I had been meaning to visit the Terry Badlands for years. I had known of them only vaguely, as something clearly visible from Interstate 94. The first time I remember learning anything definite about the badlands was in Brett French’s story more than three years ago in the Gazette.
I tried to find the brochure he mentioned in his story, a handy guide produced jointly by the Prairie County Economic Development Council and the Montana Wilderness Association, but they have become scarce.
Kalfell was kind enough to leave three of the brochures in his mailbox, on the frontage road west of Terry, which we picked up on the way. (In the same spirit, if anybody else wants to visit the Terry Badlands and needs to borrow one of the brochures, just get ahold of me.)
The brochure has information about vegetation, wildlife, historical attractions and such, plus GPS coordinates for some of the landmarks. The Terry Badlands Wilderness Study Area encompasses 44,000 acres of mostly BLM land northwest of Terry.
It was designated a wilderness study area in the 1970s and is still awaiting (don’t hold your breath) congressional action. In the meantime, it is maintained as if it were a wilderness area. That means vehicles, including mountain bikes, are allowed only on Calypso Trail.
Cameron Sapp, the prairie lands coordinator for the Montana Wilderness Association, said the Terry Badlands look a lot like Makoshika State Park outside Glendive, “but the way they’re treated and viewed is completely different.”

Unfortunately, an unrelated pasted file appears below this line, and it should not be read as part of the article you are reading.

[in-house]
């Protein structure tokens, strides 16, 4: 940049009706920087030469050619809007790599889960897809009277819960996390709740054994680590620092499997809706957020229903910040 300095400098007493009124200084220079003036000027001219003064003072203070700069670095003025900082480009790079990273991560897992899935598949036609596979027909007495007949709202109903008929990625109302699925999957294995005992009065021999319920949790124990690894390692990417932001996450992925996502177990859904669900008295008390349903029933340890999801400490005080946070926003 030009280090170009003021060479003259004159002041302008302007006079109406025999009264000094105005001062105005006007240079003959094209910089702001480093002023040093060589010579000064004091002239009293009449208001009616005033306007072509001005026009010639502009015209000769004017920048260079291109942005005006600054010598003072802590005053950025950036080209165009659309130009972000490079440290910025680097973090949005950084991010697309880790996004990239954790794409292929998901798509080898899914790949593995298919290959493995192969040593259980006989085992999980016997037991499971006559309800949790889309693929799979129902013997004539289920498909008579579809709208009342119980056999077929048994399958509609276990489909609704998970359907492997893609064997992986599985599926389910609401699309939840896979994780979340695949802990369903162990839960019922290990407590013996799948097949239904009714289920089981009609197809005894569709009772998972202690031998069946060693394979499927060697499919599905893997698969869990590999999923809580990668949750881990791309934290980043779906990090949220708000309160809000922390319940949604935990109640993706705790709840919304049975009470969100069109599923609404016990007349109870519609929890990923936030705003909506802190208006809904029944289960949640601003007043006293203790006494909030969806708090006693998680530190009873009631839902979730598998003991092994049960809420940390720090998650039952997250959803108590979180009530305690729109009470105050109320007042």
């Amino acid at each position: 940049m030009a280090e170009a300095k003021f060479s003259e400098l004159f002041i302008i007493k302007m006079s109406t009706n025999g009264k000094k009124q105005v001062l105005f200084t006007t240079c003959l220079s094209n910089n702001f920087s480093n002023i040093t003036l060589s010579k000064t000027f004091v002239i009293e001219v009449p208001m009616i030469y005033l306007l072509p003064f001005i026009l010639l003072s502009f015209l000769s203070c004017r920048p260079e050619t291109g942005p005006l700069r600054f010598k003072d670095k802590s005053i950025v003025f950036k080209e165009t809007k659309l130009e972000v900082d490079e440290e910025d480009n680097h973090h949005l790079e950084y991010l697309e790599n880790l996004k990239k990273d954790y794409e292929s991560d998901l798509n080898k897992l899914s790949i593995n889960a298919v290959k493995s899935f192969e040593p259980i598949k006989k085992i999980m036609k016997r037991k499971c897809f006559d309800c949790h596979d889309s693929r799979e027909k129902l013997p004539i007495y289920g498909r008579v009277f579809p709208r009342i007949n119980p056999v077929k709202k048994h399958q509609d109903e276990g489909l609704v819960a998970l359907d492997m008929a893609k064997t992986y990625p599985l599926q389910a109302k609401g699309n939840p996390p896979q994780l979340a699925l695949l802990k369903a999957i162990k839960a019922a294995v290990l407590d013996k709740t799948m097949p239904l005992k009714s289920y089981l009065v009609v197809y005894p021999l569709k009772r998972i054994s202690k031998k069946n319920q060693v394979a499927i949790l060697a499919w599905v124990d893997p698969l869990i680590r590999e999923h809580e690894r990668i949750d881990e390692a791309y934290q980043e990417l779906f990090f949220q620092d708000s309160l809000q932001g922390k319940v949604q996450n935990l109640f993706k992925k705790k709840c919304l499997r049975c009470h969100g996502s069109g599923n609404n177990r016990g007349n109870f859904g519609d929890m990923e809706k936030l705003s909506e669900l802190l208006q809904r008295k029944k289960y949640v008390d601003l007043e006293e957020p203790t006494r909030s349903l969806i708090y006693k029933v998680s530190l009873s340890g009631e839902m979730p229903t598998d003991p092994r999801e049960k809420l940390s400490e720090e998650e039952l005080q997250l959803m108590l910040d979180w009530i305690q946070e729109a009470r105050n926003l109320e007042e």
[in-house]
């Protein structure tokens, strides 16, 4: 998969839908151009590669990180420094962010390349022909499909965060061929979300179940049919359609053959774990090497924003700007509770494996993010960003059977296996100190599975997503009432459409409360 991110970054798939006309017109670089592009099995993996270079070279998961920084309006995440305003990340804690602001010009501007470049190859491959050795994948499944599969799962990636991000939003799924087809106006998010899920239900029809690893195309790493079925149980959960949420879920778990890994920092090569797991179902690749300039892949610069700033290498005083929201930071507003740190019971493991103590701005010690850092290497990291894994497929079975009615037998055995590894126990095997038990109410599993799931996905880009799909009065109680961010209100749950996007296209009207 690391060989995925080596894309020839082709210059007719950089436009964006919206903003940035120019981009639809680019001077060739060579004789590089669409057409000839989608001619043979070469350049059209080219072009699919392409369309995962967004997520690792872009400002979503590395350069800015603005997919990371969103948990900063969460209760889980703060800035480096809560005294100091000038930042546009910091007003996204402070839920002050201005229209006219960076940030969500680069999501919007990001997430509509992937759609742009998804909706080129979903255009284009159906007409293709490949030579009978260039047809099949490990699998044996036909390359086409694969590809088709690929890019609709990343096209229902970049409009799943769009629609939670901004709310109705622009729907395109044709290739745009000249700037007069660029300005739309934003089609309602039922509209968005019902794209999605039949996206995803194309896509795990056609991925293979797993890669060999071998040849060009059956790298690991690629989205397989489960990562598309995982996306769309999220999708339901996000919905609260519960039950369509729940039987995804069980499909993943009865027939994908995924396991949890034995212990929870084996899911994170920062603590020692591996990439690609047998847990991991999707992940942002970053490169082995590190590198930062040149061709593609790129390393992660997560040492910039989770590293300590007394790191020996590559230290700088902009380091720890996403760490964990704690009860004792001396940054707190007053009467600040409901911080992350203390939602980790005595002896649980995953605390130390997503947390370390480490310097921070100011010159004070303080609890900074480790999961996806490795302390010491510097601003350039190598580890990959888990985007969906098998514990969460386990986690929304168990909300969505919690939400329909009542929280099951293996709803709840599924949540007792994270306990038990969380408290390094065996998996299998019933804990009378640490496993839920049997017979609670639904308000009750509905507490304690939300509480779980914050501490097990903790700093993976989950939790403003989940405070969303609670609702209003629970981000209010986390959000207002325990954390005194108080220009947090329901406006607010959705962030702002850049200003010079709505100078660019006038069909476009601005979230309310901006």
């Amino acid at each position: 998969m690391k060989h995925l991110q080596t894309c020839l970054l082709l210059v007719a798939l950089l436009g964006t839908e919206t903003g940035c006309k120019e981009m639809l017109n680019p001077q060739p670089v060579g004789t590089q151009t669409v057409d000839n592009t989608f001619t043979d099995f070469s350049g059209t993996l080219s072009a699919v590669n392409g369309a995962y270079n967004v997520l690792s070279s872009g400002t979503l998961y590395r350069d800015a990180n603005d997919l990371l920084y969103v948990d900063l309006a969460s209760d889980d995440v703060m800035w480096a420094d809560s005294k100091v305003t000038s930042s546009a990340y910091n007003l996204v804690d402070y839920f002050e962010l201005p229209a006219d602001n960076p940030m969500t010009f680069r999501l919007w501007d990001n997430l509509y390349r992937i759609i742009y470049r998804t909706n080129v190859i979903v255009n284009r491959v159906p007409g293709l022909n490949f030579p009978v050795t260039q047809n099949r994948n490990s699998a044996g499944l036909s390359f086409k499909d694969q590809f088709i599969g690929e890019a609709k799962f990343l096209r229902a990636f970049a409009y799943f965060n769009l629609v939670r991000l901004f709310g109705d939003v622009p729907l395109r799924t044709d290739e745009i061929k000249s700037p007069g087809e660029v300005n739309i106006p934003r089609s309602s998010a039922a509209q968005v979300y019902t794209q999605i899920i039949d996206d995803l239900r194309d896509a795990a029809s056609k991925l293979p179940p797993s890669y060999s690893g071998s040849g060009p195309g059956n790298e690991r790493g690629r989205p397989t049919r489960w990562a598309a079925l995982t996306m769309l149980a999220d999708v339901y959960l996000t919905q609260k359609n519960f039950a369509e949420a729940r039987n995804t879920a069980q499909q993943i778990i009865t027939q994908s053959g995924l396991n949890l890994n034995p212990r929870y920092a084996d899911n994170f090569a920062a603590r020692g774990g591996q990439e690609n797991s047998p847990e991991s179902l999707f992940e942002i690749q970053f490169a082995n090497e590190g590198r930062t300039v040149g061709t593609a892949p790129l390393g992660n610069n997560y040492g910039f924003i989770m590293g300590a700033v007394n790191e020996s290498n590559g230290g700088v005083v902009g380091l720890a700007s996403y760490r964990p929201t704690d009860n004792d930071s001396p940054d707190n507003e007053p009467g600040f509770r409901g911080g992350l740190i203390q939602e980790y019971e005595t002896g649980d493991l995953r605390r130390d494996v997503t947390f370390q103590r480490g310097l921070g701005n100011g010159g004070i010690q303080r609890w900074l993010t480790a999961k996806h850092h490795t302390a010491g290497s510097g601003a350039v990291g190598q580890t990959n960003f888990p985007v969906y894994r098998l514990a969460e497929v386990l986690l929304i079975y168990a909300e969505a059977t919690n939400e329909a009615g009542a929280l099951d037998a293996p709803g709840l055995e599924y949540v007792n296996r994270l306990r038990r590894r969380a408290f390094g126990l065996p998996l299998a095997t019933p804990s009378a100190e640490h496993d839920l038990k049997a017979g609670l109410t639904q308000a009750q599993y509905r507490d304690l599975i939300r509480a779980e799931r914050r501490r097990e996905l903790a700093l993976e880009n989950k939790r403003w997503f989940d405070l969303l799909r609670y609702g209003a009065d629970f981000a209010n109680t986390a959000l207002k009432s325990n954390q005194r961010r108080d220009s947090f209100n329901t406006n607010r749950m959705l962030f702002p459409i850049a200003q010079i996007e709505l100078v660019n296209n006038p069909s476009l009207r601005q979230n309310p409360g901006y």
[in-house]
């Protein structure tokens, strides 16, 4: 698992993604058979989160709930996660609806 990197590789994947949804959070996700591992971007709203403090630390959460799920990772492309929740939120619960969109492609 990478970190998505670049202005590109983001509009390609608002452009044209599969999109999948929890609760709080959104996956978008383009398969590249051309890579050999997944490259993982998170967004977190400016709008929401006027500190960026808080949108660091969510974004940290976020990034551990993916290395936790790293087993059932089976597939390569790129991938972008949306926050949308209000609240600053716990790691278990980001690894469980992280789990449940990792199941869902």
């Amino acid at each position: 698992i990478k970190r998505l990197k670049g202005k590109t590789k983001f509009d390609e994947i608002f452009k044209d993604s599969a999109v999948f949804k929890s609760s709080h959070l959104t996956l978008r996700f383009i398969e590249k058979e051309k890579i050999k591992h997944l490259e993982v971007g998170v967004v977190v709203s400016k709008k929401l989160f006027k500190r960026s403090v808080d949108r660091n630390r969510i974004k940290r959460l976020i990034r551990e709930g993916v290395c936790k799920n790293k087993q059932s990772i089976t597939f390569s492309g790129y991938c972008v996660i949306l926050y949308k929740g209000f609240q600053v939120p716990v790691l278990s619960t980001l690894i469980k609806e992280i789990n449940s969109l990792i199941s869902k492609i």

At the Terry Badlands there is no pavement, no visitors center and just two informational kiosks, both near the entrance. The only marked trail is the one to the natural bridges, and it is quite faint for much of its length. Elsewhere, you’re invited to pull over where you can and go exploring on your own.
I was accompanied Saturday by Tom Tollefson and David Crisp. We belong to an informal survivors club, all three of us having worked as region editors at the Gazette.
We got to the badlands by taking the Diamond Ring exit on I-94, near the Prairie County line, and following the frontage road about 15 miles to Milwaukee Road, which takes you over the Yellowstone on the railroad bridge and then to Calypso Trail just west of the river.
The guide says the road to the natural bridges parking area is 5½ miles. I’d say it’s closer to seven but don’t worry. You’ll get there eventually, and even if the road were any better you’d want to crawl along fairly slowly anyway, just to take in all the stunning scenery, which changes with each bend in the road.